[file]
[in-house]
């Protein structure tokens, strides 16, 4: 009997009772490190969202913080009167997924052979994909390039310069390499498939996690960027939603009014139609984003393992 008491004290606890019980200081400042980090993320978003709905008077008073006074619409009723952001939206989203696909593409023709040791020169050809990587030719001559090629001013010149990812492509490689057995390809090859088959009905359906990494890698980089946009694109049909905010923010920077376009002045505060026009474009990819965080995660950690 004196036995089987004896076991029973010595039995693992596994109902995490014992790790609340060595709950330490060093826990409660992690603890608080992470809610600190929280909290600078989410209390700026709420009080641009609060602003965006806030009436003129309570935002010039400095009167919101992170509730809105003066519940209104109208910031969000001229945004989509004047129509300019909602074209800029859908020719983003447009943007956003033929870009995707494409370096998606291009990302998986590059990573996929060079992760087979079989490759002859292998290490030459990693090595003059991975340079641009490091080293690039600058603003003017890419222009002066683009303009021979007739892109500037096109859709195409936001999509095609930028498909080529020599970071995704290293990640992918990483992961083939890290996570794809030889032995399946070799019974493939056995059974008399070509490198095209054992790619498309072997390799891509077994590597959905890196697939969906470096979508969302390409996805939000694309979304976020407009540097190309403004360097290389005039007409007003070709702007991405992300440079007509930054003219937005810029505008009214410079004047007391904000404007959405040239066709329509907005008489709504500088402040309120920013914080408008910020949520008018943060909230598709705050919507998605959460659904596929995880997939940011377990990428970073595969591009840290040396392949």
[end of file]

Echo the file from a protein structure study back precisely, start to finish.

[in-house]
């Protein structure tokens, strides 16, 4: 009997009772490190969202913080009167997924052979994909390039310069390499498939996690960027939603009014139609984003393992 008491004290606890019980200081400042980090993320978003709905008077008073006074619409009723952001939206989203696909593409023709040791020169050809990587030719001559090629001013010149990812492509490689057995390809090859088959009905359906990494890698980089946009694109049909905010923010920077376009002045505060026009474009990819965080995660950690 004196036995089987004896076991029973010595039995693992596994109902995490014992790790609340060595709950330490060093826990409660992690603890608080992470809610600190929280909290600078989410209390700026709420009080641009609060602003965006806030009436003129309570935002010039400095009167919101992170509730809105003066519940209104109208910031969000001229945004989509004047129509300019909602074209800029859908020719983003447009943007956003033929870009995707494409370096998606291009990302998986590059990573996929060079992760087979079989490759002859292998290490030459990693090595003059991975340079641009490091080293690039600058603003003017890419222009002066683009303009021979007739892109500037096109859709195409936001999509095609930028498909080529020599970071995704290293990640992918990483992961083939890290996570794809030889032995399946070799019974493939056995059974008399070509490198095209054992790619498309072997390799891509077994590597959905890196697939969906470096979508969302390409996805939000694309979304976020407009540097190309403004360097290389005039007409007003070709702007991405992300440079007509930054003219937005810029505008009214410079004047007391904000404007959405040239066709329509907005008489709504500088402040309120920013914080408008910020949520008018943060909230598709705050919507998605959460659904596929995880997939940011377990990428970073595969591009840290040396392949």